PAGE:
Googling the piece later, I learned a lot. Marilyn’s piece changes each day. I found that she changes the setup of her props each day. Some days she counts aloud. Some days she talks with her audience. Some days she watches ice melt. The Globe touches on a number of ways in which the artist conducts performances dealing with time. The only article I could find about her personal life involved a recent interview. Before starting the piece, Marilyn was interviewed by Jeffrey Byrd. In this interview, she speaks of her husband. He had come to almost all of her showings for 30 years. He died in 2012.
Marilyn’s piece is personal, introspective, and ephemeral. Each day it changes. But each day, she wears all black and she considers time.
I am not a designer. At all.
Luckily, Canva allows me to compensate for what I lack in design sense. It’s a fairly easy to use tool (even if it is restrictive).
Canva is a graphic design tool that uses a drag and drop UI to allow you to create anything from blog graphics to posters. The essence of it is that you choose a theme, add elements to that theme (like a grid structure, lines, icons and charts) to create an infographic.
Pros: It’s easy to use and it’s sleek. The icons are, for the most part, designed well and you can add your own images to build on what Canva provides.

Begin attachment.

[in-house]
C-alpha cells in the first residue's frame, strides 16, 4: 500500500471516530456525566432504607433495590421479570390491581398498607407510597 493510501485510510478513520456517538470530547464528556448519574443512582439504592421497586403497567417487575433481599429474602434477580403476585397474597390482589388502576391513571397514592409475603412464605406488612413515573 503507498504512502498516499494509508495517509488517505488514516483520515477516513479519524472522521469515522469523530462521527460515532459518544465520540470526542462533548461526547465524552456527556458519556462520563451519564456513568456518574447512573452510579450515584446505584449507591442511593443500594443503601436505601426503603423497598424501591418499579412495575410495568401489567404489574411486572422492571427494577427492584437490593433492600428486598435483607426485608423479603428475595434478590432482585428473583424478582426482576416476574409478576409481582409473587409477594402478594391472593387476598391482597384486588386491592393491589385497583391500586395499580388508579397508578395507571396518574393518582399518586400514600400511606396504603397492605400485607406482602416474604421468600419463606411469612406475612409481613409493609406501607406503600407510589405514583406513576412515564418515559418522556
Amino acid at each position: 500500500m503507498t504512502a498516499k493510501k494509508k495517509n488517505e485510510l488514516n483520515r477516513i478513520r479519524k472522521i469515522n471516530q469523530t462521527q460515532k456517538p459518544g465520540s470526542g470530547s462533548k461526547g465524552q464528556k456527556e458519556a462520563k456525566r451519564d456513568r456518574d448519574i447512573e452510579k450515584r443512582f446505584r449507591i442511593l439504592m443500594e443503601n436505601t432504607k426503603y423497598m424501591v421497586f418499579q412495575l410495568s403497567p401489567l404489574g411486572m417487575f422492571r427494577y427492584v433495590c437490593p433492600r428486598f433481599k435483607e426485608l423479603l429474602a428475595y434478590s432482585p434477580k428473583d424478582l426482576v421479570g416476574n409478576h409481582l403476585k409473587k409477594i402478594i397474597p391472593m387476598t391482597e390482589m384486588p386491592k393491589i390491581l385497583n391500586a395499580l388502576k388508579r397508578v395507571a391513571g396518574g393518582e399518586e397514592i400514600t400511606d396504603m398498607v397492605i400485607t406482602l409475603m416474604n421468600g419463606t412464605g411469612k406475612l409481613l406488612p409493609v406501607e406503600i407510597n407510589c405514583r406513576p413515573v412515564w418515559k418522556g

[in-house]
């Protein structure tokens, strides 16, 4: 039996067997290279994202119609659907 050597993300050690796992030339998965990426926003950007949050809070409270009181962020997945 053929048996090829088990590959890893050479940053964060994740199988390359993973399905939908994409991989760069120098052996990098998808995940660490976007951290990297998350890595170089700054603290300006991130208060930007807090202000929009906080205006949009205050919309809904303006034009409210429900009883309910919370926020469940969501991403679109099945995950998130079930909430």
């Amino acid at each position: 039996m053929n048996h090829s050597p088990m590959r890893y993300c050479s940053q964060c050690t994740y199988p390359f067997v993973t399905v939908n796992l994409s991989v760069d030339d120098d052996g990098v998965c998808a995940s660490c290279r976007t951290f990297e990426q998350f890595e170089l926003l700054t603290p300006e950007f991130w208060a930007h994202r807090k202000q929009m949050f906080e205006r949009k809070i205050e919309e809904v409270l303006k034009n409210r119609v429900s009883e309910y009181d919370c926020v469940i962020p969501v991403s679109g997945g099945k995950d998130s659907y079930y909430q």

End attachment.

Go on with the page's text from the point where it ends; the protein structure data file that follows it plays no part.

Cons: If you’re looking to represent percentages that aren’t quartiles in a chart, good luck. Canva, for the most part, provides quartile percentages for its graphs (so stats have to be 25%, 50%, 75% or 100%) and the bar graph sizing isn’t great — you essentially have to guesstimate the proportion of the bars you use.
If you’re willing to forego a perfectly accurate data representation (for the bar graphs) and can live with using a pie / circle chart for quartile percentages only, Canva is a useful tool to display information beautifully. You can even be creative and forego the typical pie chart to display stats in a more innovative format — Canva has several templates that provide decent inspiration like this one:
If you have any questions about using Canva or how I created my graphics for my media diary, let’s chat!